Herein, we propose an approach to realize confidential information protection and storage based on the conversion of lead-based metal-organic frameworks (MOFs) to luminescent perovskite NCs. As a relatively new class of porous hybrid materials, MOFs consist of inorganic metal centers and organic linkers by coordination bonds and possess a series of unique characteristics, including structure diversity, tunable pore sizes, tailorable functionality, and large surface area26,27,28,29. In our strategy, by employing MOFs as the lead source and the sacrificial porous template simultaneously, bright luminescent perovskite NCs in MOFs can be obtained via a direct conversion process simply triggered by a halide salt. Notably, the invisible and controlled printable characteristics of the lead-based MOFs allow us to easily record confidential information and protect them from general decryption methods (such as photochromic methods30). On the basis of the conversion strategy mentioned above, we successfully and easily realized the confidential information encryption and decryption process with various inkjet-printed patterns by using the invisible and stable Pb-MOF precursor as a security ink. In addition, due to the inherent ionic structure, the perovskite NCs in MOF matrix can be destroyed by polar solvents impregnation, thus quenching the luminescence of the perovskite NCs and realizing the recovery or even reversible on/off switching of the luminescence signal for multiple information encryption and decryption cycles.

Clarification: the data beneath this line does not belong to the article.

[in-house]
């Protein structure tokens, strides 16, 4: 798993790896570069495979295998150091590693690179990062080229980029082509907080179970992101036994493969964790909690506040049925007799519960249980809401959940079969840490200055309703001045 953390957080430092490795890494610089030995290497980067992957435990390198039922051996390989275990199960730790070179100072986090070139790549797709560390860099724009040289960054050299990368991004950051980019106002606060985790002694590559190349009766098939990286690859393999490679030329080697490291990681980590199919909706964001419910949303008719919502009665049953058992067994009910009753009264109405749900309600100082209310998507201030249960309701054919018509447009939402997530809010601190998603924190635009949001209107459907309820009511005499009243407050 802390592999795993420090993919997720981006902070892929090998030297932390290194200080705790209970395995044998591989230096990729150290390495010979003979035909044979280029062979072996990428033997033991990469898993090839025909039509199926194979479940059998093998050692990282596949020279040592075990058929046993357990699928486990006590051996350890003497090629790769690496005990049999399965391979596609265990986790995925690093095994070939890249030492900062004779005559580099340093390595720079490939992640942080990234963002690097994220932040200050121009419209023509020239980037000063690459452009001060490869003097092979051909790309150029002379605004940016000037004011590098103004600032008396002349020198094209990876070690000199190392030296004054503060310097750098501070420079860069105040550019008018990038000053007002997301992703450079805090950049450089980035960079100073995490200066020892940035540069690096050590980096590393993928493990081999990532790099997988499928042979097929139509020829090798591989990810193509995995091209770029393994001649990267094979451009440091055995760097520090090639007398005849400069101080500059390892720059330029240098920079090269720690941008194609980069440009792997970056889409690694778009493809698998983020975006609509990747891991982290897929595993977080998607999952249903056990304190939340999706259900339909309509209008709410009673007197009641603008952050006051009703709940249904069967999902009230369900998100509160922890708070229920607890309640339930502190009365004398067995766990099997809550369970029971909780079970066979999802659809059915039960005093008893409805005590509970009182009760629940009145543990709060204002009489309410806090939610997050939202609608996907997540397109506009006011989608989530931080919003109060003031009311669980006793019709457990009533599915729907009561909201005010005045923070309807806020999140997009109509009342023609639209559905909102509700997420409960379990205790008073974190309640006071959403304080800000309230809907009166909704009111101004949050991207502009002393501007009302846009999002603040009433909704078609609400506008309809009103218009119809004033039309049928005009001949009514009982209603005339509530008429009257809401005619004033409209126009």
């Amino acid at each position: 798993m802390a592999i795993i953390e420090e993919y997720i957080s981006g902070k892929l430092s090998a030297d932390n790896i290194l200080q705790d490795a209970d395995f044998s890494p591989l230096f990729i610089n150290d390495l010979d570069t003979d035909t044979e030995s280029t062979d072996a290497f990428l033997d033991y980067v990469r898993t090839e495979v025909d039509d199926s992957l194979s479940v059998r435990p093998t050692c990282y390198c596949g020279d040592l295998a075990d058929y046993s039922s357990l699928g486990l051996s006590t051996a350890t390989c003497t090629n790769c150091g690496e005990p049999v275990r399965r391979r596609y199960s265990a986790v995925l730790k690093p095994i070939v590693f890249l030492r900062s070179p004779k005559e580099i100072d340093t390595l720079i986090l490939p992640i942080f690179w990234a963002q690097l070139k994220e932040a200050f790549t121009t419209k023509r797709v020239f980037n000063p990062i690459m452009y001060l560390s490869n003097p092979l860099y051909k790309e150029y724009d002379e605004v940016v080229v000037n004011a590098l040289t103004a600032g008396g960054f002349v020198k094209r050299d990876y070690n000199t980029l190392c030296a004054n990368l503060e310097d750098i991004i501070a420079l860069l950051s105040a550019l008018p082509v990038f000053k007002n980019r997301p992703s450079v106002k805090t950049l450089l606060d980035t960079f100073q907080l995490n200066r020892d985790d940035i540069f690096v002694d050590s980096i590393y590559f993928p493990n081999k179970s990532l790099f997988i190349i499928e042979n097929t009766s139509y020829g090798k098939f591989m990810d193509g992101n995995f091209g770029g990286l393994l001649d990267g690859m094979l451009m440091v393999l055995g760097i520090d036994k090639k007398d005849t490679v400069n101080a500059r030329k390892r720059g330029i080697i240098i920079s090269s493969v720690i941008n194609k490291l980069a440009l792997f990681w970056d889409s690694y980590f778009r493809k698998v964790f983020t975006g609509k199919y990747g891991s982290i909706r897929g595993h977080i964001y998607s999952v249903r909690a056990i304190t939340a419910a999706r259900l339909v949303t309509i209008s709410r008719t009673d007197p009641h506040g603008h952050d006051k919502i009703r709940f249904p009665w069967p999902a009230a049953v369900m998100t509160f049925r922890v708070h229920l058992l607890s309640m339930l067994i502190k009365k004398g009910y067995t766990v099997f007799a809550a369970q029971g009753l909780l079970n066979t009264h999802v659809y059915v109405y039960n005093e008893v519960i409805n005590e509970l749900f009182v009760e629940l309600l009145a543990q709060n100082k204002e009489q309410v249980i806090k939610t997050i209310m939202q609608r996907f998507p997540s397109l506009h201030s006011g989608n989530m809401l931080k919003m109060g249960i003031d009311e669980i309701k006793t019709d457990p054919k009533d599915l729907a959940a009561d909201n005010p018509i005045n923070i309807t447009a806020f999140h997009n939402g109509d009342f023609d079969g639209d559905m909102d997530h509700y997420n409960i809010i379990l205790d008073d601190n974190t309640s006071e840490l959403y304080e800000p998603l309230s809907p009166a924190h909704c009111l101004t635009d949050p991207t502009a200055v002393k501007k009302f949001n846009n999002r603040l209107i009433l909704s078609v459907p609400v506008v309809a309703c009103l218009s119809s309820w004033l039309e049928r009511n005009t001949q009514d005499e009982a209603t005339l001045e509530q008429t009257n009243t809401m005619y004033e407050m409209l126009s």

Firstly, we demonstrated the feasibility of the conversion process and fabricated the CH3NH3PbBr3 (MAPbBr3) NCs from a lead-based MOF powder for a typical example. A lead-based MOF (Pb2(1,3,5-HBTC)2(H2O)4, Pb-MOF) was firstly synthesized according to a previous report (Fig. 1a)31. In this framework, Pb2+ is coordinated by 1,3,5-HBTC2− and two H2O molecules with a square-pyramidal coordination geometry, resulting a 2D polymeric structure (Supplementary Fig. 1). Figure 1a schematically illustrates the formation process of the MAPbBr3 NCs in Pb-MOF matrix (named as MAPbBr3 NCs@Pb-MOF). Different from the confined synthesis of pervoskite NCs in porous materials in recent reports32,33,34,35,36, our strategy is based on a direct conversion process triggered by small amount of n-butanol solution containing CH3NH3Br (MABr). To better control the conversion process, we used hexane to disperse the MOF powder. The emission color of the suspension changed quickly from non-fluorescence to blue green then to yellow green (Supplementary Fig. 2), indicating an obvious quantum-confinement phenomenon due to the growth of the perovskite NCs. After several minutes, the bright powder (Fig. 1b) was collected by filtration, rinsed, and dried. As shown in Fig. 1c, the resulting MAPbBr3 NCs@Pb-MOF powder shows brilliant green emissions under a UV lamp (365 nm).
Morphology and structure characterization